However I don't think kinemini fits into affordable section after you add on the cost media, monitor, batteries and power solution to complete the package. Therefore your only option for now is ML or if you're happy without highspeed any DSLR with uncompressed   

signal going into external recorder.

 

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i know my question was stupid from the begining and i really apreciate your answers.

i do have a camera right now and i have push it to its limits. i have an omd m5 and two very good lenses, olympus 25mm 1.8 and olympus 75mm 1.8 (one of the best mirrorless lens). the camera is just great for what i needed so far. we all know that its codec is far for being decent but i tried my best to compensate by expose right and make the most of what i have.

now i riched the limit and for a while i am saving to by a new camera. at least now i know what i need and what i want. that's why o was making that demands list.

for now i am in between BMCC which has almost everything i need except 60p and global shutter andstabilistation. But i will still have the lenses to use with it. i would just have to buy a proper wide one, like the slr magic 12mm or even slr magic 10.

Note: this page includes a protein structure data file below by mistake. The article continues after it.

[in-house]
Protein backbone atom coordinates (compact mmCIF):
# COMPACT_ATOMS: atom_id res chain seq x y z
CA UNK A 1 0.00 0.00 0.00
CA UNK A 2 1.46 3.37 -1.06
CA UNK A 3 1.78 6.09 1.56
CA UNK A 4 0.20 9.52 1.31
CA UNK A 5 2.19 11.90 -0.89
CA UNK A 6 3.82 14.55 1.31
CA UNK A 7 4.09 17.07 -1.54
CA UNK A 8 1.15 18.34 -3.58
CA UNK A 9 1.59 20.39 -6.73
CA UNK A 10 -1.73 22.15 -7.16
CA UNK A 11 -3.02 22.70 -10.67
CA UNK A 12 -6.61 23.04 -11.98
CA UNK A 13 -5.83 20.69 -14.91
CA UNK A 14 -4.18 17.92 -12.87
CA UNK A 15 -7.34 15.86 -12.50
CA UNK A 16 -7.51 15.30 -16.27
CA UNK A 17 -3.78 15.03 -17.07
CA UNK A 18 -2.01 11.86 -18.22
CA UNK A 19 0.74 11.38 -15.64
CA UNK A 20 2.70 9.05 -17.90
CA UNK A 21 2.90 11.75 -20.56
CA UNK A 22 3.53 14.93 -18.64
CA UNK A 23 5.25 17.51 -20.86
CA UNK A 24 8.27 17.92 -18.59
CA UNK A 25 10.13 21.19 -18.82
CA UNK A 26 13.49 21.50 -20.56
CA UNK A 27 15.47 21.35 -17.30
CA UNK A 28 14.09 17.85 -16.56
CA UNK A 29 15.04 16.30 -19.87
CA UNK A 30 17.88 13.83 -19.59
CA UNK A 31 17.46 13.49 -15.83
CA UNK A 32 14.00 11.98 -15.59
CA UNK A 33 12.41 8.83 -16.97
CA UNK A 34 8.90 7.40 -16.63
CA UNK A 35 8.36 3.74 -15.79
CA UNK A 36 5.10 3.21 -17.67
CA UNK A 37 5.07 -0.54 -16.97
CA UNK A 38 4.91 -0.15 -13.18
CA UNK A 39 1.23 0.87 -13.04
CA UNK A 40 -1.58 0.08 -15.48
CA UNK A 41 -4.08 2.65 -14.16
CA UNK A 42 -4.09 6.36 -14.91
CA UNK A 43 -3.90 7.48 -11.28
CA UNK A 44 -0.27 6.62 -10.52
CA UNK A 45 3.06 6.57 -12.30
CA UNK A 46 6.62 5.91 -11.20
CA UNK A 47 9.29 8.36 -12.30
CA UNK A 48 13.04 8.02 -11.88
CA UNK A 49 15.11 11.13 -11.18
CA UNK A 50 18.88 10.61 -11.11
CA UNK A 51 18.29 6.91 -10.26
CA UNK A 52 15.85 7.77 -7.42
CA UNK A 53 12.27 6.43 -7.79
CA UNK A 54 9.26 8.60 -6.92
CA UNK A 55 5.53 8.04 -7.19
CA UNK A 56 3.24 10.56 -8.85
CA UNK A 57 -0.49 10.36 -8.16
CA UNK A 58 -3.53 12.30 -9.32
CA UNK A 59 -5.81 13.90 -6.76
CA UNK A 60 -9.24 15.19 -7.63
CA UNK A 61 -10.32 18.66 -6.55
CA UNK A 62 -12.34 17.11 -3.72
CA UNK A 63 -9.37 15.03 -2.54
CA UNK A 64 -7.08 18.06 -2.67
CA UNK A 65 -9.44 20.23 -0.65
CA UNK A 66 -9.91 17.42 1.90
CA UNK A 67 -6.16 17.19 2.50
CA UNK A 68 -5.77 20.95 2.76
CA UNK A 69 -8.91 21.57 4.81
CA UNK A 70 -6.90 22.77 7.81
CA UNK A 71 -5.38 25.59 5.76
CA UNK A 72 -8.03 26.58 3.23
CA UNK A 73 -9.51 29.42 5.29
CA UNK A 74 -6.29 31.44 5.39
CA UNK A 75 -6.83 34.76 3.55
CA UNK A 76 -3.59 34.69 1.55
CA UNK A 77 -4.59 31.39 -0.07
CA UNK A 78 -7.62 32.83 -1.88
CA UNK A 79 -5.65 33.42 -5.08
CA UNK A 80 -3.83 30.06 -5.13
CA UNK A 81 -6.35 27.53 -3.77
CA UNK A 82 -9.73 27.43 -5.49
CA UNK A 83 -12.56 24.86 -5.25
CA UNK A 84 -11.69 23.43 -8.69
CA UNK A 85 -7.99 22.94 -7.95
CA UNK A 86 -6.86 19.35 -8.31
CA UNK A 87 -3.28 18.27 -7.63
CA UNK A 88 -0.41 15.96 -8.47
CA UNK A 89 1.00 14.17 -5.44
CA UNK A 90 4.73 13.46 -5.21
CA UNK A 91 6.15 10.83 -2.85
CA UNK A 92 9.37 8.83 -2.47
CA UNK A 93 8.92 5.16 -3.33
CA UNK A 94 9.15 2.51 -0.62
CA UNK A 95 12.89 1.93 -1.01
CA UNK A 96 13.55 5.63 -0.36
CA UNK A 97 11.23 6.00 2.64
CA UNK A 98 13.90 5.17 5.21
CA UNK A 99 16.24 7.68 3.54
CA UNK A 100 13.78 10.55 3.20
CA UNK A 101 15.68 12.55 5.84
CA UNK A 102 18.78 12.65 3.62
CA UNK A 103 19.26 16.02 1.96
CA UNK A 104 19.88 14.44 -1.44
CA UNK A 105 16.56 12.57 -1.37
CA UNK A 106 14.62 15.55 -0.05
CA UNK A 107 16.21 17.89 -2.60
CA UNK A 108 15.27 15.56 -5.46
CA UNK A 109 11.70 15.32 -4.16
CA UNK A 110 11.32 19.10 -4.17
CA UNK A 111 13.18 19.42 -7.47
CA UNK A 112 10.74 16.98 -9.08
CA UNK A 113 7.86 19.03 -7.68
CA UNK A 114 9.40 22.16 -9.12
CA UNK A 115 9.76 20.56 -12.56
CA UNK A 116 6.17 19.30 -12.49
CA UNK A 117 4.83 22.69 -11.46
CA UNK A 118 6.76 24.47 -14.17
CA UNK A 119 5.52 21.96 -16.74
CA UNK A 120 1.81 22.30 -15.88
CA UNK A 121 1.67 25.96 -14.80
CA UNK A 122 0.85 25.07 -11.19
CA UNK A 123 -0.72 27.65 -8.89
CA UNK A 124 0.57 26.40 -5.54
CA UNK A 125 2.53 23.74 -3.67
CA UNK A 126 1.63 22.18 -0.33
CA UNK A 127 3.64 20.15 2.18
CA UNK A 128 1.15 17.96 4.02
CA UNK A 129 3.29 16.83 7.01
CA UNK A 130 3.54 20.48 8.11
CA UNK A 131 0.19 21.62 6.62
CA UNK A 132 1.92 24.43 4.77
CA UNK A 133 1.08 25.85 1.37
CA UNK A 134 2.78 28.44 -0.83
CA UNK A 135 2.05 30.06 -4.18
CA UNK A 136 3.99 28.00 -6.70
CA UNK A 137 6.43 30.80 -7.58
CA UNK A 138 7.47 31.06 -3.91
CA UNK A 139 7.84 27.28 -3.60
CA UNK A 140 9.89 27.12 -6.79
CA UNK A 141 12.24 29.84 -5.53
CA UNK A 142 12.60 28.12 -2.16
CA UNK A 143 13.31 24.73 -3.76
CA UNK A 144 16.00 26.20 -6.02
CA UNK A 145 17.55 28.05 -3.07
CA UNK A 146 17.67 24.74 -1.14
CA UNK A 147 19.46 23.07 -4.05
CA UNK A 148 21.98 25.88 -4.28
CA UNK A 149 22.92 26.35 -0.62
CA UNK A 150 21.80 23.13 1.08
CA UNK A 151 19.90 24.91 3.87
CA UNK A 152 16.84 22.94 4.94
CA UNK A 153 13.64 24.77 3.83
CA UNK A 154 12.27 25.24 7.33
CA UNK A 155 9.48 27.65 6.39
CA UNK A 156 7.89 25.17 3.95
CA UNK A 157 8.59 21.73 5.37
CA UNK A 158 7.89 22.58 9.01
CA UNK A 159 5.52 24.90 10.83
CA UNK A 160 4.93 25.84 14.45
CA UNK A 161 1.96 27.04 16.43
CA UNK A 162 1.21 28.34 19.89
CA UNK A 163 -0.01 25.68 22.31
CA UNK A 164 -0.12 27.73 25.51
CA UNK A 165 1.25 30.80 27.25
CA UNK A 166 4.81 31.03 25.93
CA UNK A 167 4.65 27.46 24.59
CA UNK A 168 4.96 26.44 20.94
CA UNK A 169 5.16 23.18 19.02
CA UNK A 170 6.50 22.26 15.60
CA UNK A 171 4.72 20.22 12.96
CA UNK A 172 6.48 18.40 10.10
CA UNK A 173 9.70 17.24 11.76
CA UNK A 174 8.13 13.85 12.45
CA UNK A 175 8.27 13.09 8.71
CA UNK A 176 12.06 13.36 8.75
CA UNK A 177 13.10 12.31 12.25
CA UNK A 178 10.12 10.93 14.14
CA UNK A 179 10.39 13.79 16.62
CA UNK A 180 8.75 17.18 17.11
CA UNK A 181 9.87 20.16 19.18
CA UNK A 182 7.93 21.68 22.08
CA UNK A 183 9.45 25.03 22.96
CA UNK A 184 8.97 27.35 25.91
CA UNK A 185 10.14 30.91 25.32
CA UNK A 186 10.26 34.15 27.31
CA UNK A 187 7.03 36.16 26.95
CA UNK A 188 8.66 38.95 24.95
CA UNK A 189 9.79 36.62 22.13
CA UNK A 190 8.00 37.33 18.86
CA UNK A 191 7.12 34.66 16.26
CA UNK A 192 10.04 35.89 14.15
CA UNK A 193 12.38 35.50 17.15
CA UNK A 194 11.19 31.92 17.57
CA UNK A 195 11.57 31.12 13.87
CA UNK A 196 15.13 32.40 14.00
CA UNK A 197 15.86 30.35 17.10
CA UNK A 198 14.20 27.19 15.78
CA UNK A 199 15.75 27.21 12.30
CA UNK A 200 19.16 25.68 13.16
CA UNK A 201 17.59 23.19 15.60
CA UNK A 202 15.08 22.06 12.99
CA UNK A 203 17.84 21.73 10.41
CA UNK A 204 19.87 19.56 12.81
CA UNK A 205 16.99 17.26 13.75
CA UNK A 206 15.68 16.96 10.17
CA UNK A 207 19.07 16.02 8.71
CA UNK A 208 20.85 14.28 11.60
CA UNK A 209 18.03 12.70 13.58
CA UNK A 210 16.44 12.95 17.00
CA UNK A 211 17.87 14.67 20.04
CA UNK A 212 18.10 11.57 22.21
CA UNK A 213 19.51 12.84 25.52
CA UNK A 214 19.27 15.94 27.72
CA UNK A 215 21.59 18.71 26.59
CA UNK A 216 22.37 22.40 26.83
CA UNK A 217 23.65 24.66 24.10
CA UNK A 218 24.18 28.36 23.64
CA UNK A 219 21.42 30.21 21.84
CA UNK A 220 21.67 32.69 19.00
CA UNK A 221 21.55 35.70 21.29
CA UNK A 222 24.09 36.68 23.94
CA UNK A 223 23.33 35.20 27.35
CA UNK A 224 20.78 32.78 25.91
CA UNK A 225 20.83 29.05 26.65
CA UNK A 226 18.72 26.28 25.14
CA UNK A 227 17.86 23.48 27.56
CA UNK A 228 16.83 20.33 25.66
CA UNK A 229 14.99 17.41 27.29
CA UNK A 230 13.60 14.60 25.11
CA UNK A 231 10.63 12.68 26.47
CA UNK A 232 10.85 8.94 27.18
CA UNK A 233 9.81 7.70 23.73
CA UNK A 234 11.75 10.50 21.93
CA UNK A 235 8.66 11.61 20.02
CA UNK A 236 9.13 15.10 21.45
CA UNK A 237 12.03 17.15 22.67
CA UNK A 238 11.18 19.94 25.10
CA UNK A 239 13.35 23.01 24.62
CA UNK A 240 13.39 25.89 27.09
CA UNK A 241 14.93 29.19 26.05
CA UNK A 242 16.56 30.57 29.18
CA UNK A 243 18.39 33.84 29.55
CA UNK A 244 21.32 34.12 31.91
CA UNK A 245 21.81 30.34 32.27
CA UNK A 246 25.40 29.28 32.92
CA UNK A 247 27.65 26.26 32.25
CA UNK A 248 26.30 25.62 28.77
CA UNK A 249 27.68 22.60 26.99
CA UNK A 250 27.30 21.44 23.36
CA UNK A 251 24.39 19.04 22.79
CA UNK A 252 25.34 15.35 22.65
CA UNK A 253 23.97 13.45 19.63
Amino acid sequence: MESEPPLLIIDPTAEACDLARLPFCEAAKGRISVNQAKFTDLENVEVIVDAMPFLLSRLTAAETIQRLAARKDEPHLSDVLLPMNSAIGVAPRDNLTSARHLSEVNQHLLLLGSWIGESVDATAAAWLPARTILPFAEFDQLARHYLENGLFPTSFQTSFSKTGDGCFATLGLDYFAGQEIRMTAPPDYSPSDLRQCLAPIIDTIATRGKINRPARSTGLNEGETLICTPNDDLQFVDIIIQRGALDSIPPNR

on the other hand nikon d810 could be an option too. i know the quality is not the same, no raw or prores option here. but i andrew said in review that the codec is very very good. Almost as goos as the raw from 5d mark3 wihch is still the standard in raw film quality in its class. if it wasn't such a pain in the ass to work with it. anyway the future 5d mark 4 is due to come next year so maybe we'll have a surprize. let's see.

 

thanks again for all the answers.

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i have an omd m5 and two very good lenses, olympus 25mm 1.8 and olympus 75mm 1.8 (one of the best mirrorless lens). the camera is just great for what i needed so far.

for now i am in between BMCC which has almost everything i need except 60p and global shutter andstabilistation. But i will still have the lenses to use with it. i would just have to buy a proper wide one, like the slr magic 12mm or even slr magic 10


The Gx7. If you already have the M43 glass, why not? It's under $500 in the u.s..
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i am not taking in consideration any of these camera, gh4, sony a7s, samsung nx1, gx7, etc because of the look of the footage. I know the future is 4k and even 8k and shooting in the night without iso issues and stuff like this but for me the organic look is more important. And i still think that you can't compare those to the look of bmcc for example. it is just something different.

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This'll sound snarky, but it's written with honest sincerity: Go ahead and place your order. What exactly are you waiting for? Are you scared to actually start making videos or something?

Again, not trying to be rude, just curious why you seem to be here asking for affirmation to spend your own money? I'm always curious about that.